More Americans want US to mind its own global business

More Americans want US to mind its own global business
November 18th, 2005  
Team Infidel

Topic: More Americans want US to mind its own global business

More Americans want US to mind its own global business
by Jocelyne Zablit

WASHINGTON, Nov 17 (AFP) - The Iraq war and mounting troop casualties have
led a growing number of Americans to believe the United States should mind
its own business internationally, according to an opinion poll published

"The percentage of Americans who agree that the US should mind its own
business internationally and let other countries get along the best they can
on their own has risen from 30 percent in 2002 to 42 percent currently," the
poll, conducted by the Pew Research Center, showed.

Andrew Kohut, director of the Washington-based think tank, said this
isolationist sentiment is on a par with attitudes held during the mid-1970s,
following the Vietnam War, and in the 1990s after the Cold War ended.

"There is consensus that Iraq is the worst thing about President George W.
Bush's foreign policy," Kohut said in presenting the findings.

The poll, based on interviews about foreign policy attitudes with some 2,500
Americans in the general public and opinion leaders, showed that while the
majority (52 percent) of those questioned believe Bush is doing a good job
of handling terrorist threats, about half disapprove of his foreign policy
and 57 percent disapprove of his handling of Iraq.

"Opinion leaders and the public overwhelmingly point to the war in Iraq as a
major reason for discontent with the US around the world," an analysis of
the poll results said.

Lee Feinstein, of the Council on Foreign Relations which co-sponsored the
survey, said the dim findings on Iraq showed that the September 11 attacks
on the United States were no longer shaping American foreign policy.

"The 9/11 effect is losing its luster," he said. "The majority polled say
that luck was the main reason that the US has not been attacked again and
they say that the ability of terrorists to strike today is about the same as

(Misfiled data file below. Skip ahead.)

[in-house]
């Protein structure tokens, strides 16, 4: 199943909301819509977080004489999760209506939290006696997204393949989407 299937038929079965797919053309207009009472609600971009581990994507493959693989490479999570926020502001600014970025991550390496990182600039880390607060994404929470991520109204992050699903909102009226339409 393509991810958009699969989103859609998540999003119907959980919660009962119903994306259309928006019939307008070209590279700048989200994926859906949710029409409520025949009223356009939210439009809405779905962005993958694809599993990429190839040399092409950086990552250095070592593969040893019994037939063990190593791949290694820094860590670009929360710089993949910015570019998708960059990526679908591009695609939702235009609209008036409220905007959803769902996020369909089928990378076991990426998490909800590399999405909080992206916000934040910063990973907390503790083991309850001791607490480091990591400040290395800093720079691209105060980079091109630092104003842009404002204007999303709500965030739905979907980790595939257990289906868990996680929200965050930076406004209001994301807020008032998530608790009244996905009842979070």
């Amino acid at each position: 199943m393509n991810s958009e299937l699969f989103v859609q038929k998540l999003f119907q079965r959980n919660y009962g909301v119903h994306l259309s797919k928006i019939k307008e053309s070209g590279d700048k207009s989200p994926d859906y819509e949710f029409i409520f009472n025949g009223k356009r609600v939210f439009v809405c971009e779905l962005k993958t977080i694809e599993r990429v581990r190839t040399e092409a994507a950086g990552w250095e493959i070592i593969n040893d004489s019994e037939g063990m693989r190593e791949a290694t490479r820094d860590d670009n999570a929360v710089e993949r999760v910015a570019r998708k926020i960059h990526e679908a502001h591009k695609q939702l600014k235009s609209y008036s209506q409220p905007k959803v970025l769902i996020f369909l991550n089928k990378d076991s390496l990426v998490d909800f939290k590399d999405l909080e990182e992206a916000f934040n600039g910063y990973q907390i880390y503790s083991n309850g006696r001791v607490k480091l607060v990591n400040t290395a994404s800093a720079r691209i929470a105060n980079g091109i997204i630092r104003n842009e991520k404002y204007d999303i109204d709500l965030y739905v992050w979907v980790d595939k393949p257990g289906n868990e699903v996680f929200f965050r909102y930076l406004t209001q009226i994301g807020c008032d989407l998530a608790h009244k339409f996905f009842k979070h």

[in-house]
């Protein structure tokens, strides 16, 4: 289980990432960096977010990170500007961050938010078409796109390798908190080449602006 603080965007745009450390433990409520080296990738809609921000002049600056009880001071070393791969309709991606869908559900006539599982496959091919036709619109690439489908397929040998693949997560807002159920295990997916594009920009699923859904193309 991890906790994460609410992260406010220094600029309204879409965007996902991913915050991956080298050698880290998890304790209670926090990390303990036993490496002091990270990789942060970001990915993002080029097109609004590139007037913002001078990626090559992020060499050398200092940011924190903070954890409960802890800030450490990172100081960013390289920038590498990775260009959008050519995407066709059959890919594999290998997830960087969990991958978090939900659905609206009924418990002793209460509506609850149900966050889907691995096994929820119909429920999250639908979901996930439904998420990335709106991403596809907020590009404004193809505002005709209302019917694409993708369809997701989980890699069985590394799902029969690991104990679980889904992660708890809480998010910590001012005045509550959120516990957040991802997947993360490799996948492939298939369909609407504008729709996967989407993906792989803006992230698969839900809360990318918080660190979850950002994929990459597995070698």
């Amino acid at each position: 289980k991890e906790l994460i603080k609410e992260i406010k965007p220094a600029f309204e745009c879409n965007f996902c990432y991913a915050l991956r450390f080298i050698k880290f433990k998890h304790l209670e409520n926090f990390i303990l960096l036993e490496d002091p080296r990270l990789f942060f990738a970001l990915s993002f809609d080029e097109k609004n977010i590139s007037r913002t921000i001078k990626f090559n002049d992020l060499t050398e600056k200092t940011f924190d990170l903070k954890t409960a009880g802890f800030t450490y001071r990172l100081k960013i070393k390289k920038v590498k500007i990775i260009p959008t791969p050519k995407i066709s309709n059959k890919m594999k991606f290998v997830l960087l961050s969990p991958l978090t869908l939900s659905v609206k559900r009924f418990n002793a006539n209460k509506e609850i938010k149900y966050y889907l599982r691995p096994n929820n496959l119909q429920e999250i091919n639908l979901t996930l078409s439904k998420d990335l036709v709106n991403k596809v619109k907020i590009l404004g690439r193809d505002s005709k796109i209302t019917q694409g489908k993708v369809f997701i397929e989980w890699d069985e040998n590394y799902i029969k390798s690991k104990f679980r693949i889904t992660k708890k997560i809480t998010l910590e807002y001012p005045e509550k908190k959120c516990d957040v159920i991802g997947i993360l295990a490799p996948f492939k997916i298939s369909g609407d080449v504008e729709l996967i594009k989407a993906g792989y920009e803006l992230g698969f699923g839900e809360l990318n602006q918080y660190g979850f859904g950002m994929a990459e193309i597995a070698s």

Feinstein noted that public sentiment towards Iraq was unlikely to change
whatever the Bush administration does to reverse the tide.

"You don't get a second chance to make a first impression on Iraq," he said.
"Once the public sours on a war, they don't unsour and the consequences for
the president's foreign policy are that the revolution is over."

The survey also showed that while most of those questioned favour Bush's
push for democracy in the Middle East as a means of repairing the tattered
US image in the region, few think it will succeed.

Kohut and Feinstein said another significant finding was waning support for
the United Nations.

"What we are seeing is a more sober assessment fo the UN instead of the
extremes of loving it or leaving it," Feinstein said.

Also of interest in the survey findings is a general feeling that Asia will
replace Europe as the focus of American foreign policy.

"This poll is showing some sign of a historic shift in American foreign
policy, from a Eurocentric Atlanticist foreign policy toward an Asia-centric
Pacific foreign policy," said Walter Russell Mead, a senior fellow at the
Council on Foreign Relations.

The survey, titled "America's Place in the World", was conducted between
September 5 and October 31.

It involved 2,006 people from the general public and 520 opinion leaders
from the news media, state and local governments, the military, scientists,
engineers, security and foreign affairs experts as well as religious